With newspaper cuttings of his glory days

And if you tolerate this
Then your children will be next


Monday, January 12, 2009

On hiatus

Since this blog is about 'fun' activities, I don't feel appropriate for a 'happy' post right now, what with the Gaza crisis going on.

Pray that there will be a ceasefire soon, for the sake of innocent lives, especially children.

In the meantime, watch the news, read, do our part.


Thursday, January 01, 2009

Travelogue - Siem Reap, 25-28/12/08

How could I even describe it? Super-awesome-excellent-superb-priceless-all the good things rolled into one!!! There. But still, no words could exactly describe our experience in Siem Reap!

Thanks to Razeif, we had pre-booked our transportation for the 3 days there (USD 45 /day) per van. And our driver cum guide – En Shukri – spoke Malay too! Double bonus!

We booked our flight and hotel through Go Holidays for RM 1003/pax.

Tip # 1 : Don’t! You’d be better off just booking the flight only. There are loads of hotel / budget hotel around Siem Reap. You could do a separate online booking. Hotels there are cheap. Our 4 star hotel – Princess Angkor – costs only USD 20/person/night. So you could imagine how much less the budget hotels would cost.

Day 1
Tonle Sap – Cultural Village

There’s only one flight out to Siem Reap daily – at 0700 hrs, so we arrived there early, around 8am local time (Cambodia is one hour behind). It was a full flight, so we didn’t get to sit together, and we didn’t have breakfast on board. So we decided to have breakfast first, & we were brought to a Malaysian restaurant : D’Wau. Good nasi lemak & kuey teow sup (local flavoured soup – they make use of every part of the beef, including fat.

D'Wau restaurant

A quick stopover to buy charger for Mas’ video cam, then we were off to Tonle Sap, the biggest lake in SEA. We went to the Chong Kneas floating village. People here live on houseboats & make a living by fishing. We took a boat to see the village, boat ride costs USD10/person.

Tip # 2 : Be sure to buy the boat ticket at a travel agency, instead of right at the jetty. A friend bought the ticket for USD20/person at the jetty.

Siem Reap city

Otw to Tonle Sap~ villages & padi field

The villagers who live along the causeways and rivers have to adapt to the rising and falling water levels. Those who have floating houseboats, simply tow their homes to the most suitable location. Excerpt from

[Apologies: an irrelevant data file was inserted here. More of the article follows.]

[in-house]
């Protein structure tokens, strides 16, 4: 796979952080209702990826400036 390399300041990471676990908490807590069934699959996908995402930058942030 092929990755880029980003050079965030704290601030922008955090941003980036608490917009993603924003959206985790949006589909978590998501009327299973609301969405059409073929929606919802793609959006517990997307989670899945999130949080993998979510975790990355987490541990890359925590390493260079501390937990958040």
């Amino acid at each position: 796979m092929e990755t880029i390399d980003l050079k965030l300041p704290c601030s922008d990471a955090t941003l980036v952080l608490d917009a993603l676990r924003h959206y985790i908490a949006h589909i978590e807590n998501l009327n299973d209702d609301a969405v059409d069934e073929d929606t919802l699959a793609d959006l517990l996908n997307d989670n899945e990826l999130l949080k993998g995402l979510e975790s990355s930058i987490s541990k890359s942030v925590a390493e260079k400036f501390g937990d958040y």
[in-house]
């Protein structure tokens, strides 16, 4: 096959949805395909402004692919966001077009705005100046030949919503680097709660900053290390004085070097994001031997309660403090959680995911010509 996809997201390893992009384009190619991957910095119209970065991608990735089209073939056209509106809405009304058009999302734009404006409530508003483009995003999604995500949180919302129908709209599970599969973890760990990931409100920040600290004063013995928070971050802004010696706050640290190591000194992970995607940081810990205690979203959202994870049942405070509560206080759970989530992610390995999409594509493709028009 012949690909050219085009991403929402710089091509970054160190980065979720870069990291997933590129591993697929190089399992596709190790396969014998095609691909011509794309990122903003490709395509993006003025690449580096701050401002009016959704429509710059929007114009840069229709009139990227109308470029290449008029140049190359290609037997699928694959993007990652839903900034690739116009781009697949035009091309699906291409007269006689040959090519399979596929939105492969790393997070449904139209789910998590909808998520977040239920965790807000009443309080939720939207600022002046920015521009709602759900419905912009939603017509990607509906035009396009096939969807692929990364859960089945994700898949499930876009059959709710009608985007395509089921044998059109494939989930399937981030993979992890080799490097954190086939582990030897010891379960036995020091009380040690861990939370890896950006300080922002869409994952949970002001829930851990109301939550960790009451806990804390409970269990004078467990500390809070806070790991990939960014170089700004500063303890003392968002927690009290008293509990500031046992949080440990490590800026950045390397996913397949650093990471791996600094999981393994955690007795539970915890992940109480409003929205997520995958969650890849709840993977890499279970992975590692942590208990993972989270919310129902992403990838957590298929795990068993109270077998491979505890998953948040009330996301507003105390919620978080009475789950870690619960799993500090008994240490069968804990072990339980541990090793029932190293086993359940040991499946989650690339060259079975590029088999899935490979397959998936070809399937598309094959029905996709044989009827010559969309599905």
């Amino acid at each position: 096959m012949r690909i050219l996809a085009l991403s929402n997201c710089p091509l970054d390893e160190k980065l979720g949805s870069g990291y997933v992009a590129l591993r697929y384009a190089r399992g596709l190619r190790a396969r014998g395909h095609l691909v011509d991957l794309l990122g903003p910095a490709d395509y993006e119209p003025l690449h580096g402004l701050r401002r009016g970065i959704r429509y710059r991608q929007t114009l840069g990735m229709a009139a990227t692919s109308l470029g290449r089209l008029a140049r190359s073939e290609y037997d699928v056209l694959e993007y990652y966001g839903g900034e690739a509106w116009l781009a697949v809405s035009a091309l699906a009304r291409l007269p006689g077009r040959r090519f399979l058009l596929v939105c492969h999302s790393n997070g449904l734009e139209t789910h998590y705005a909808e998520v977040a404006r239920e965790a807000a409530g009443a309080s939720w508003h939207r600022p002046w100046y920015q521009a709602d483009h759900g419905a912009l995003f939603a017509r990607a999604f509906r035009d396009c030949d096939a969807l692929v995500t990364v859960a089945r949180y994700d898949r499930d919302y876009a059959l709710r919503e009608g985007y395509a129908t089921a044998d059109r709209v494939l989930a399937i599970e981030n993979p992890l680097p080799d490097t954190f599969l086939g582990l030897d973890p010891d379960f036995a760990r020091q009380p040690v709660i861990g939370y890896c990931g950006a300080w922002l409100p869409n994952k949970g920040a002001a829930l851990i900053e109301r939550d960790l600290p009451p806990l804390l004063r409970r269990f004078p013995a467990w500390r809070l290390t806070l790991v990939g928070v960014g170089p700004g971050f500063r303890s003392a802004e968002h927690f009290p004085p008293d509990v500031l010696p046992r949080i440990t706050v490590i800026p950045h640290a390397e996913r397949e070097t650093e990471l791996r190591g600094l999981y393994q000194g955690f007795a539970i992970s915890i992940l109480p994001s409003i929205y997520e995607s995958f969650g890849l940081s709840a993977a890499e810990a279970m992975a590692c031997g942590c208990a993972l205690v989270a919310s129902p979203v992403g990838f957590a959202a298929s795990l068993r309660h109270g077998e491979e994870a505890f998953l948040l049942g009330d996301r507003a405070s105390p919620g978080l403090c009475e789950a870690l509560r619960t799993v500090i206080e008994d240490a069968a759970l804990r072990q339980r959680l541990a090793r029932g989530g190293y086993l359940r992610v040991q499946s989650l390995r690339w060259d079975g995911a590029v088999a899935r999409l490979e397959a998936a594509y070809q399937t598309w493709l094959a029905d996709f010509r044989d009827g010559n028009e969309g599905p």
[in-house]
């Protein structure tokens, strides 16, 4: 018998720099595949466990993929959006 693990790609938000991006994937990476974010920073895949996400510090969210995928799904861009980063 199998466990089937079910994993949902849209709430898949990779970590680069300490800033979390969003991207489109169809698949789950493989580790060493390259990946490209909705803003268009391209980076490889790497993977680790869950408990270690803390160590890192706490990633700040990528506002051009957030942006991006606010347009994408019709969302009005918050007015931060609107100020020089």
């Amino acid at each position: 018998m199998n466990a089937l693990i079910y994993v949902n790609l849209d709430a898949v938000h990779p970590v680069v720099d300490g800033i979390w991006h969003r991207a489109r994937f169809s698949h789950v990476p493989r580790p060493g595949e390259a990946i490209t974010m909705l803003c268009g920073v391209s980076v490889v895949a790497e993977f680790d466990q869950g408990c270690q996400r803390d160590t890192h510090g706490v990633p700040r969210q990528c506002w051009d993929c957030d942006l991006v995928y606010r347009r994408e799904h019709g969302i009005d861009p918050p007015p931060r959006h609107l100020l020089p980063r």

this website

On the way to Tonle Sap, our van broke down, the radiator fan, to be exact. So we waited about an hour for our replacement van. This gave time for cam-whoring ;-)

on the boat

Second destination was Cambodian Cultural Village. Entrance fee = USD 11. It’s basically similar to Sarawak Cultural Village in Kuching, except that we couldn’t enter the houses to see the insides. But they did have shows on their traditional dances & wedding ceremony. And a funny skit : Finding Fiancé. Ironically, there was also a Judgement Tunnel, where we find it a bit scary.

That night we ate at Java House, a gallery cum restaurant which sold Indonesian furniture and handicrafts. Our hostess was a Miss Ratmi, she worked at the embassy before. Her nasi goreng was excellent, it was really good! With a sprinkle of kicap cap bango. Heavenly! After dinner we stopped by at Central Market for a bit of shopping.

Nasi goreng yg sedap gila!

Java house

Shopping at Central Market

Day 2 – Angkor Wat, Ta Phrom, Angkor Thom & Bakheng Hill

Today is the highlight of our tour. We were contemplating whether to take the 1 day pass (costs USD20) or 3 days pass (costs USD40). Since we only had 2 days left, it would cost the same if we buy a 3 days pass or two 1 day passes, Mas suggested that we buy the 1 day pass first & see if we could cover the essential temples within 1 day. Thanks Mas for the idea!

We woke up early that morning & went off right after Subuh to catch the sunrise at Angkor Wat. We had packed breakfast, provided by the hotel. We didn’t get the best view of the sunrise though, as Shukri told us it was not the season (too cloudy). But anyway, it was still priceless!

Sunrise at Angkor Wat